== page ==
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Bowlbys theory of attachment had a major influence on practice and has now been developed into the key person within settings. A key person was developed so that babies and young children can make the transition of their attachment from primary ca

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John Bowlby John Bowlby developed the attachment theory. This recognizes the importance of emotional ties with the primary care giver (the mother) and adults that stand in for care givers such as childcare practitioner's child minders and teachers. A baby/child needs to feel attached that there is someone who is able to meet their emotional needs and physical needs. If this relationship is established a baby/child will feel emotionally secure. 'Bowlby believed that the earliest bonds formed by children with their caregivers have a tremendous impact that continues throughout life. According to Bowlby, attachment also serves to keep the infant close to the mother, thus improving the child's chances of survival.' (http://psychology.about.com/od/loveandattraction/a/attachment01.htm) Albert Bandura 'Albert Bandura is well regarded for his Social Cognitive Theory. It is a learning theory based on the ideas that people learn by watching what others do, and that human thought processes are central to understanding personality. ...read more.


When settling in a child to a new setting, practitioners have a transition or settling in plan they follow, this includes, making sure the child visits the setting and meets the new teacher before actually joining the setting, and this will ensure that the child is happy in their new setting. The setting may give the parent a copy of its daily schedule so that the child can see what things they may be doing in the day so the parent can then incorporate it into their routine to get used to it. The practitioners will talk to the parent to learn things about the child e.g likes, dislikes, allergies, routines, background information. This will then help the practitioner ensure that they set out games that the child might like to do when they're at home. Practitioners may follow the Reggio Emilia approach, by creating an enabling environment. The child will then feel more comfortable whilst in the setting, therefore will not realise that he has left his mother/father. ...read more.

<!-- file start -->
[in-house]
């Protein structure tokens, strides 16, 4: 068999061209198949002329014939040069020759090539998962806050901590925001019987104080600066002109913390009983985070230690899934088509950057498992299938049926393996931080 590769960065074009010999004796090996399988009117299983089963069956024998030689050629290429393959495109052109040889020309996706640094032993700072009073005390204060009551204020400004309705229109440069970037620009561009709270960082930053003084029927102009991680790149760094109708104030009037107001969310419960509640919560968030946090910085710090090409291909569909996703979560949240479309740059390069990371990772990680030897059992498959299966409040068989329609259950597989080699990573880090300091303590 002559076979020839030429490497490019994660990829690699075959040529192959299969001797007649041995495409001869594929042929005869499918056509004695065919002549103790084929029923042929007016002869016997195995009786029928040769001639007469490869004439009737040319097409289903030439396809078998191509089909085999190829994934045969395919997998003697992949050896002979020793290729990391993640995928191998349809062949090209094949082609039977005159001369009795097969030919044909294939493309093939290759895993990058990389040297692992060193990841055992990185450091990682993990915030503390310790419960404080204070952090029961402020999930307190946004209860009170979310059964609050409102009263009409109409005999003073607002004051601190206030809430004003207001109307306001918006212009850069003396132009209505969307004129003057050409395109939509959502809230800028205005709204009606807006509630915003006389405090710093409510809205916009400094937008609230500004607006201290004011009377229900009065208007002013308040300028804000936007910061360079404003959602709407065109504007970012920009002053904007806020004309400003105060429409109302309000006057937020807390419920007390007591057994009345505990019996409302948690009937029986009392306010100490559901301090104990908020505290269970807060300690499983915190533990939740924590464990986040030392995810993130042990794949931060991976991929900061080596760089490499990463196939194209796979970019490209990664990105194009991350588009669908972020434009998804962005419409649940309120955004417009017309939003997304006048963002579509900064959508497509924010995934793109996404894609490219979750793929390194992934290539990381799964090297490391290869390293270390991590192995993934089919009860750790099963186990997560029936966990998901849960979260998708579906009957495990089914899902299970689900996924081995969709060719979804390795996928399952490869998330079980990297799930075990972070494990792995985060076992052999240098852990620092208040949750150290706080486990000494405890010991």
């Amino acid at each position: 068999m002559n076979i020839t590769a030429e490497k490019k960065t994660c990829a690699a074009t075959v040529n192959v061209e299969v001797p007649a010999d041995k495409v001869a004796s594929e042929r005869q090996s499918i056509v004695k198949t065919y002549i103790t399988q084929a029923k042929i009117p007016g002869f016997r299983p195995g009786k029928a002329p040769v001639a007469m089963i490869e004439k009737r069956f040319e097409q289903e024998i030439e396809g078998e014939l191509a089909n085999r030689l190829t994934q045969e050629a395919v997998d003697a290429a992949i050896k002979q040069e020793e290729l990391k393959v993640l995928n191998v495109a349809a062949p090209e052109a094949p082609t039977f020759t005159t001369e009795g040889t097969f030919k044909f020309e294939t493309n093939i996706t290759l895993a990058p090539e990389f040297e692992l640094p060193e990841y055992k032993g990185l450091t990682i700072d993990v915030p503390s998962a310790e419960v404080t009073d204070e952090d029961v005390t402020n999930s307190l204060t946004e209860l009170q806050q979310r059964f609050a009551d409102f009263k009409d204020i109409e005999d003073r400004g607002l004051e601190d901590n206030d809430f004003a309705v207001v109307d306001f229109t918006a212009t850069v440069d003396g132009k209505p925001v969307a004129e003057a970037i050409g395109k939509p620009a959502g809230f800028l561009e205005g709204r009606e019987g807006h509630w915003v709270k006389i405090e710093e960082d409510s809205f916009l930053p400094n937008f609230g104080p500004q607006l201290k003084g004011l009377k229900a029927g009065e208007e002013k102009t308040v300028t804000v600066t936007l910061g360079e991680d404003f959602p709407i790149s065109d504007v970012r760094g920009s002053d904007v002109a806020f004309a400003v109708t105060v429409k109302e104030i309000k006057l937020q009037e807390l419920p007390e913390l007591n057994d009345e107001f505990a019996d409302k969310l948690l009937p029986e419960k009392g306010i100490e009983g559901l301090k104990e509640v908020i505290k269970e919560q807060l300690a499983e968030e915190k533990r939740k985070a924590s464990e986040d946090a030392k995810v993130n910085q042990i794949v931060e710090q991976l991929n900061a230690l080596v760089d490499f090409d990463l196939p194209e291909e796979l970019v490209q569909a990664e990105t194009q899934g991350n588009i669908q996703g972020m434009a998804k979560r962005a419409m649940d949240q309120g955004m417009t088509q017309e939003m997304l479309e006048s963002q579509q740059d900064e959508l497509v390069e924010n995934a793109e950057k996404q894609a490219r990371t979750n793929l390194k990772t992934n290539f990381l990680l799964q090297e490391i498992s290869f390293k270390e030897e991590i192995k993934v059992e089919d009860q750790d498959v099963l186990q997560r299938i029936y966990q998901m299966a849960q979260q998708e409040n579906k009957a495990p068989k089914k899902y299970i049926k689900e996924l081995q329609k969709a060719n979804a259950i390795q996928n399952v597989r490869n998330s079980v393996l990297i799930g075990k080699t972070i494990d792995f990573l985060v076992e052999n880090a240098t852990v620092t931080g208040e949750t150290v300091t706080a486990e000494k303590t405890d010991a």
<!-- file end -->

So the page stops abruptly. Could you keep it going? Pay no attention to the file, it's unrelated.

Keeping them busy would help them, and as the key worker you must ensure that the parent is informed about this and tell the parent what you have done with the child to help them through being distressed. The key person will know most about the child and act as a link with the parents because when a child goes into a new setting they will not have a feeling of safety and security so it is important that the key worker ensures that the child is safe. As the parent is not in the setting with the child, you as a key worker should ensure that you watch the child closely and inform the parent if anything unusual or different has been happening. The parent trusts you as the key worker because they are making sure that you are the one who makes sure that their child is looked after correctly, and as the parent cannot be with their child all the time you must act as a link with the parent. ...read more.

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